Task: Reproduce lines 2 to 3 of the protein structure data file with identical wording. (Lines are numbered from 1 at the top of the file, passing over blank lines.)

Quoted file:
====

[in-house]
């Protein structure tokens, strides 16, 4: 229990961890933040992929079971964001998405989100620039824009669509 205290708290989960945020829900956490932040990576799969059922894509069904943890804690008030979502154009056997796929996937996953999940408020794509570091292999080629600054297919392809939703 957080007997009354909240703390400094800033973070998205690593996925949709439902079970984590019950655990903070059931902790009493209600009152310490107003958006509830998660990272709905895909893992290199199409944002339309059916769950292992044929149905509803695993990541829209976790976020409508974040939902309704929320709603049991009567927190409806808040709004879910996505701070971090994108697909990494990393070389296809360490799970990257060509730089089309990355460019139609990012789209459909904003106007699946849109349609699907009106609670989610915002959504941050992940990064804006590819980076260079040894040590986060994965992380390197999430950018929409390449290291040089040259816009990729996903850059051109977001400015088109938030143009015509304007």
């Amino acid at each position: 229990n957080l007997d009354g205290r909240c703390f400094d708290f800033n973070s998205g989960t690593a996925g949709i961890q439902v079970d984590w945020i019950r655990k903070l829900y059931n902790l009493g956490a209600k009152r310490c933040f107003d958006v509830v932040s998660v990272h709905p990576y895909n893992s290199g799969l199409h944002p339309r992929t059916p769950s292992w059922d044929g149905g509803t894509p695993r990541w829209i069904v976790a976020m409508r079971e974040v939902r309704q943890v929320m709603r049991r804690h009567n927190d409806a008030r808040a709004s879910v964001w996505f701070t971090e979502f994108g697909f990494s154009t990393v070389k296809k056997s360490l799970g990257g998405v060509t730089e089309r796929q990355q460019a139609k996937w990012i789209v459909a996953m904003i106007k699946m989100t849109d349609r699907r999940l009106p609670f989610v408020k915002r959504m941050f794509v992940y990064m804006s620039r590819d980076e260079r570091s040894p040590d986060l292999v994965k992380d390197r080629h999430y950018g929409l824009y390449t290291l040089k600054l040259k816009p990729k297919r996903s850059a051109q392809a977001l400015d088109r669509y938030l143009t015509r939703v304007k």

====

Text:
């Protein structure tokens, strides 16, 4: 229990961890933040992929079971964001998405989100620039824009669509 205290708290989960945020829900956490932040990576799969059922894509069904943890804690008030979502154009056997796929996937996953999940408020794509570091292999080629600054297919392809939703 957080007997009354909240703390400094800033973070998205690593996925949709439902079970984590019950655990903070059931902790009493209600009152310490107003958006509830998660990272709905895909893992290199199409944002339309059916769950292992044929149905509803695993990541829209976790976020409508974040939902309704929320709603049991009567927190409806808040709004879910996505701070971090994108697909990494990393070389296809360490799970990257060509730089089309990355460019139609990012789209459909904003106007699946849109349609699907009106609670989610915002959504941050992940990064804006590819980076260079040894040590986060994965992380390197999430950018929409390449290291040089040259816009990729996903850059051109977001400015088109938030143009015509304007």
């Amino acid at each position: 229990n957080l007997d009354g205290r909240c703390f400094d708290f800033n973070s998205g989960t690593a996925g949709i961890q439902v079970d984590w945020i019950r655990k903070l829900y059931n902790l009493g956490a209600k009152r310490c933040f107003d958006v509830v932040s998660v990272h709905p990576y895909n893992s290199g799969l199409h944002p339309r992929t059916p769950s292992w059922d044929g149905g509803t894509p695993r990541w829209i069904v976790a976020m409508r079971e974040v939902r309704q943890v929320m709603r049991r804690h009567n927190d409806a008030r808040a709004s879910v964001w996505f701070t971090e979502f994108g697909f990494s154009t990393v070389k296809k056997s360490l799970g990257g998405v060509t730089e089309r796929q990355q460019a139609k996937w990012i789209v459909a996953m904003i106007k699946m989100t849109d349609r699907r999940l009106p609670f989610v408020k915002r959504m941050f794509v992940y990064m804006s620039r590819d980076e260079r570091s040894p040590d986060l292999v994965k992380d390197r080629h999430y950018g929409l824009y390449t290291l040089k600054l040259k816009p990729k297919r996903s850059a051109q392809a977001l400015d088109r669509y938030l143009t015509r939703v304007k």